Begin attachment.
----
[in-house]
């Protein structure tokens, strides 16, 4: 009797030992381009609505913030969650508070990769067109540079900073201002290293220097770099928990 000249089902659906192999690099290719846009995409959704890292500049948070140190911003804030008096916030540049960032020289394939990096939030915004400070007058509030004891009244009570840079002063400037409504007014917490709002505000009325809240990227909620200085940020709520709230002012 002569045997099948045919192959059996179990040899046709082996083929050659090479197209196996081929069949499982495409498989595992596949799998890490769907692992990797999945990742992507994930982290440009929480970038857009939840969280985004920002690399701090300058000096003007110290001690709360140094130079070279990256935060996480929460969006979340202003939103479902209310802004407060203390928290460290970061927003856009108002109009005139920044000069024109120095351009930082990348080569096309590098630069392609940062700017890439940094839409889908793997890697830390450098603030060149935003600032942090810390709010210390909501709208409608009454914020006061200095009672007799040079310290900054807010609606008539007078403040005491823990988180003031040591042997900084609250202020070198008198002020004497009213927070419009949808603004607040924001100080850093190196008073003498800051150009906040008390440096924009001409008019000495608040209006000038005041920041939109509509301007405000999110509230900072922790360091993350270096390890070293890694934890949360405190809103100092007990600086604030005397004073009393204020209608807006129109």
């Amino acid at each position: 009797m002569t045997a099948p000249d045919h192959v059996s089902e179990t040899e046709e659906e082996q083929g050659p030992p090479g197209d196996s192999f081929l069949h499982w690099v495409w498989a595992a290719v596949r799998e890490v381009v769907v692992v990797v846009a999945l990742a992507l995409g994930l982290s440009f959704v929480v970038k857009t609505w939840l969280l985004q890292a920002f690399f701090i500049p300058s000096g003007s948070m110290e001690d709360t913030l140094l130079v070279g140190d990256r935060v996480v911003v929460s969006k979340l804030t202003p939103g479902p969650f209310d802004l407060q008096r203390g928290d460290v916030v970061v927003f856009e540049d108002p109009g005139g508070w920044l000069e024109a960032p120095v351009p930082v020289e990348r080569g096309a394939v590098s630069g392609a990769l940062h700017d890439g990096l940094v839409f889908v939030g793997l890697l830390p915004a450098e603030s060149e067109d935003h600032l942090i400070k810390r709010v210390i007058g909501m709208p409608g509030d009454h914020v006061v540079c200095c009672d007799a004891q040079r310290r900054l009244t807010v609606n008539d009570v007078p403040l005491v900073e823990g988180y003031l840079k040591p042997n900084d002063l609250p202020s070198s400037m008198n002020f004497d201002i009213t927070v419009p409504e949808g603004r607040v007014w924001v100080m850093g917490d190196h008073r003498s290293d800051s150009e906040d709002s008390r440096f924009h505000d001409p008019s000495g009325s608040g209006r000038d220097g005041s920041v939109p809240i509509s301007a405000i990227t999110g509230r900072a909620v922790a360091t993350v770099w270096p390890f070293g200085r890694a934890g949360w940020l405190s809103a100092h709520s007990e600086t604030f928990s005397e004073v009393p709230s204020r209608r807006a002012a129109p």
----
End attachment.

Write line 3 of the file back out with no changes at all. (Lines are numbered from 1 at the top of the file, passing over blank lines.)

């Amino acid at each position: 009797m002569t045997a099948p000249d045919h192959v059996s089902e179990t040899e046709e659906e082996q083929g050659p030992p090479g197209d196996s192999f081929l069949h499982w690099v495409w498989a595992a290719v596949r799998e890490v381009v769907v692992v990797v846009a999945l990742a992507l995409g994930l982290s440009f959704v929480v970038k857009t609505w939840l969280l985004q890292a920002f690399f701090i500049p300058s000096g003007s948070m110290e001690d709360t913030l140094l130079v070279g140190d990256r935060v996480v911003v929460s969006k979340l804030t202003p939103g479902p969650f209310d802004l407060q008096r203390g928290d460290v916030v970061v927003f856009e540049d108002p109009g005139g508070w920044l000069e024109a960032p120095v351009p930082v020289e990348r080569g096309a394939v590098s630069g392609a990769l940062h700017d890439g990096l940094v839409f889908v939030g793997l890697l830390p915004a450098e603030s060149e067109d935003h600032l942090i400070k810390r709010v210390i007058g909501m709208p409608g509030d009454h914020v006061v540079c200095c009672d007799a004891q040079r310290r900054l009244t807010v609606n008539d009570v007078p403040l005491v900073e823990g988180y003031l840079k040591p042997n900084d002063l609250p202020s070198s400037m008198n002020f004497d201002i009213t927070v419009p409504e949808g603004r607040v007014w924001v100080m850093g917490d190196h008073r003498s290293d800051s150009e906040d709002s008390r440096f924009h505000d001409p008019s000495g009325s608040g209006r000038d220097g005041s920041v939109p809240i509509s301007a405000i990227t999110g509230r900072a909620v922790a360091t993350v770099w270096p390890f070293g200085r890694a934890g949360w940020l405190s809103a100092h709520s007990e600086t604030f928990s005397e004073v009393p709230s204020r209608r807006a002012a129109p």